# Hyperboloid of two sheets in Mathematica [closed]

I am trying to plot a hyperboloid in two sheets using Mathematica. I tried solving for z when x^2/a^2 + y^2/b^2 - z^2/c^2 = 1 and then using that equation for my f1 and f2, but the graph just ends up being blank.

'''f1 = (c*sqrt[-a^2b^2+x^2b^2+y^2a^2])/(ab)

f2 = (c*sqrt[-a^2b^2+x^2b^2+y^2a^2])/(ab)

Manipulate[Plot3D[{f1, f2}, {x, -100, 100}, {y, -100, 100}], {a, -100, 100}, {b, -100, 100}, {c, -100, 100}]'''

New contributor
RoseBuddy is a new contributor to this site. Take care in asking for clarification, commenting, and answering. Check out our Code of Conduct.

Functions are case-sensitive in Mathematica. Therefore, sqrt[] is not recognized; it must be Sqrt[] to invoke the built-in square root function.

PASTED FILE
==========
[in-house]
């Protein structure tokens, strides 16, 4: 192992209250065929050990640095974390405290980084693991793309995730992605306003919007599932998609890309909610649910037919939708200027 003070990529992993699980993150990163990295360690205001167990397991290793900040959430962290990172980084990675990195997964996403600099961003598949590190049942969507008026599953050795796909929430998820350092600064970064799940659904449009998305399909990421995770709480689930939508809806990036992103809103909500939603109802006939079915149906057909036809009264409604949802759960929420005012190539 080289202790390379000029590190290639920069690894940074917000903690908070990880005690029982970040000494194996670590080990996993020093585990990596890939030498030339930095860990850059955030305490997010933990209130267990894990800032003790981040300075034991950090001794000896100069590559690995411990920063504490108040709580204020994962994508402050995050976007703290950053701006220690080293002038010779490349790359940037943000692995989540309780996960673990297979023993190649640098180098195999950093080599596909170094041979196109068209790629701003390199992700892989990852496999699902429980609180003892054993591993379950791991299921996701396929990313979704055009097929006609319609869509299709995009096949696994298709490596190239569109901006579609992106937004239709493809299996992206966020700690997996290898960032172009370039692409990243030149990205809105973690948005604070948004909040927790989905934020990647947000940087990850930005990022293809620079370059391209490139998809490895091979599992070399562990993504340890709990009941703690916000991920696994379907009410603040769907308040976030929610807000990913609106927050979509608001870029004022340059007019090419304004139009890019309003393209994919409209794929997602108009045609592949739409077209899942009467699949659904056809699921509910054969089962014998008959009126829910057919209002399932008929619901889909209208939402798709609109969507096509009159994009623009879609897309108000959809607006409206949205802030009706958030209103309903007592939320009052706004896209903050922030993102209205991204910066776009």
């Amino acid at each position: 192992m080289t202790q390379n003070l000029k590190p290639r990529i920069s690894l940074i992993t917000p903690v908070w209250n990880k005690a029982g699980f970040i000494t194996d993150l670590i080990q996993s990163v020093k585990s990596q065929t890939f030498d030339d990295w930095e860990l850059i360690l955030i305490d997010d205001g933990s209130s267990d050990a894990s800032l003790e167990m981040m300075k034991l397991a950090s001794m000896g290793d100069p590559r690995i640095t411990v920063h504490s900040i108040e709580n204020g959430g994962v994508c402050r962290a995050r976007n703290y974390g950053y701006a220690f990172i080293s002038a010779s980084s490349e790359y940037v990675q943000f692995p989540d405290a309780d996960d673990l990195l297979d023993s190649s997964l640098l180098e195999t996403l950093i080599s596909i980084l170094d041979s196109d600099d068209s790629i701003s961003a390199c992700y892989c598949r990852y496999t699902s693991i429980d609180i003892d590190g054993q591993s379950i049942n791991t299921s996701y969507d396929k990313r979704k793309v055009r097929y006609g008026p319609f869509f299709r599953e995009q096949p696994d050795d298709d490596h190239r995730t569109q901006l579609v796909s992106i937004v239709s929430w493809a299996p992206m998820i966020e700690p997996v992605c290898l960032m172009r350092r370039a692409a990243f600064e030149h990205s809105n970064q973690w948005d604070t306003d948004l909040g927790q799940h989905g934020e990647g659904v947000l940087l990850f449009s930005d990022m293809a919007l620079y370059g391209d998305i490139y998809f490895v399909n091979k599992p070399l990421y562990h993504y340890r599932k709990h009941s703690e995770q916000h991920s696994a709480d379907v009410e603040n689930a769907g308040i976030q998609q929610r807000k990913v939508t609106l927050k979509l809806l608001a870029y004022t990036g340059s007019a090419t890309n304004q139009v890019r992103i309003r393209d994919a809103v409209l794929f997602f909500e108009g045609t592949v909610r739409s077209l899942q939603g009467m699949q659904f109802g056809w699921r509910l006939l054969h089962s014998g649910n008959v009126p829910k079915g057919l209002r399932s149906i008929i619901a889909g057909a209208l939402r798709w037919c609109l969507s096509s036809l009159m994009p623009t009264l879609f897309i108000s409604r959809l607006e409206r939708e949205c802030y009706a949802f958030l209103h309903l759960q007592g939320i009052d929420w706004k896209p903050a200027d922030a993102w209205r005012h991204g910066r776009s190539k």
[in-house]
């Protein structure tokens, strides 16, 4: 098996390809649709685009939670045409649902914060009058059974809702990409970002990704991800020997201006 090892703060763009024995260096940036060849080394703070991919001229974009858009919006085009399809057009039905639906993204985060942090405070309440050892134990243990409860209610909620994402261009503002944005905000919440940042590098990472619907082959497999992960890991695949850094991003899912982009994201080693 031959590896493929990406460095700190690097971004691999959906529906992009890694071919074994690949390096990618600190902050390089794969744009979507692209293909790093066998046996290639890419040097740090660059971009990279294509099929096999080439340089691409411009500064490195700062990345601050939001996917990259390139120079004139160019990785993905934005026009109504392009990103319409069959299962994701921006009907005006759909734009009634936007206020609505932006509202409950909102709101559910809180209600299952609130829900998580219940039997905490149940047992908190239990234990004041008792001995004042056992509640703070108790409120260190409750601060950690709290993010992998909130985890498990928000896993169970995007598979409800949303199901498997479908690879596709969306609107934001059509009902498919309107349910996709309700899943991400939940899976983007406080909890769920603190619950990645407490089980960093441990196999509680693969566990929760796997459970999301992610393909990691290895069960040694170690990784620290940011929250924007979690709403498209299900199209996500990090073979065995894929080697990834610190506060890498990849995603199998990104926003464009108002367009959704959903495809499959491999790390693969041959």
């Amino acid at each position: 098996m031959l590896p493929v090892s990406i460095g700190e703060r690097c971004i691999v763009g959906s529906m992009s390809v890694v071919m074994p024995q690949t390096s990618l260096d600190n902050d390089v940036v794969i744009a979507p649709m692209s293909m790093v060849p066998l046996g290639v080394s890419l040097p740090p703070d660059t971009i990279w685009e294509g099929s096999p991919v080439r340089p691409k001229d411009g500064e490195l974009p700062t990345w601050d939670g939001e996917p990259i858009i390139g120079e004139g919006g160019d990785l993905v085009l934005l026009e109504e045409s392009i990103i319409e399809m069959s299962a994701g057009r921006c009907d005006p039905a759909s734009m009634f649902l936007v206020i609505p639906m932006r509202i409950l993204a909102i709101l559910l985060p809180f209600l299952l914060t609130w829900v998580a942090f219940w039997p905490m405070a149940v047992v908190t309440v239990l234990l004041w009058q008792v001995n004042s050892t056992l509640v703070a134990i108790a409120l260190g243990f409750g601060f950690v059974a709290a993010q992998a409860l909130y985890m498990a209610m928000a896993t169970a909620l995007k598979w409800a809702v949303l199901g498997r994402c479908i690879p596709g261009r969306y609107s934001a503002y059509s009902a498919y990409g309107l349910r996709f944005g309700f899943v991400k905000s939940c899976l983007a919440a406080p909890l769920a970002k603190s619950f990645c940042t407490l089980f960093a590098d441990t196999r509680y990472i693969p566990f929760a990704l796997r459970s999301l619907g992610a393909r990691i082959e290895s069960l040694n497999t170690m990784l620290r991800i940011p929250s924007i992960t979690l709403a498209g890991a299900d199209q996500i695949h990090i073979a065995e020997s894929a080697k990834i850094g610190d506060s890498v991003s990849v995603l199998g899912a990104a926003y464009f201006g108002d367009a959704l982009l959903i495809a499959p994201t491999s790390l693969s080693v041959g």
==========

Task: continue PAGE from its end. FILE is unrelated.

Multiplication of terms requires either the usage of the infix operator * or the use of a space   between the terms, so the product $$ab$$ is written as a * b or a b.
In a more general vein, it is not necessary to plot the sheets separately via Plot3D. An alternative approach is to use ContourPlot3D as follows:
Manipulate[ContourPlot3D[x^2/a^2 + y^2/b^2 - z^2/c^2 == -1, {x, -100, 100}, {y, -100, 100}, {z, -100, 100}], {a, -100, 100}, {b, -100, 100}, {c, -100, 100}]

It is also worth noting that the hyperboloid has one sheet for your particular equation $$\frac{x^2}{a^2} + \frac{y^2}{b^2} - \frac{z^2}{c^2} = 1.$$ It will have two sheets if the RHS is $$-1$$: $$\frac{x^2}{a^2} + \frac{y^2}{b^2} - \frac{z^2}{c^2} = -1.$$
You can observe this by solving for $$z$$ in each. In the first case, $$z = \pm c^2 \sqrt{\frac{x^2}{a^2} + \frac{y^2}{b^2} - 1}.$$ This would suggest that the surface does not contain any points inside the elliptical cylinder $$\frac{x^2}{a^2} + \frac{y^2}{b^2} < 1,$$ and implies that this cannot be a hyperboloid of two sheets. In the second case, $$z = \pm c^2 \sqrt{\frac{x^2}{a^2} + \frac{y^2}{b^2} + 1},$$ which by virtue of the fact that the square of a real number is never negative, shows that $$z$$ is always defined for any $$(x,y) \in \mathbb R^2$$, thus there are two distinct surfaces depending on the choice of sign.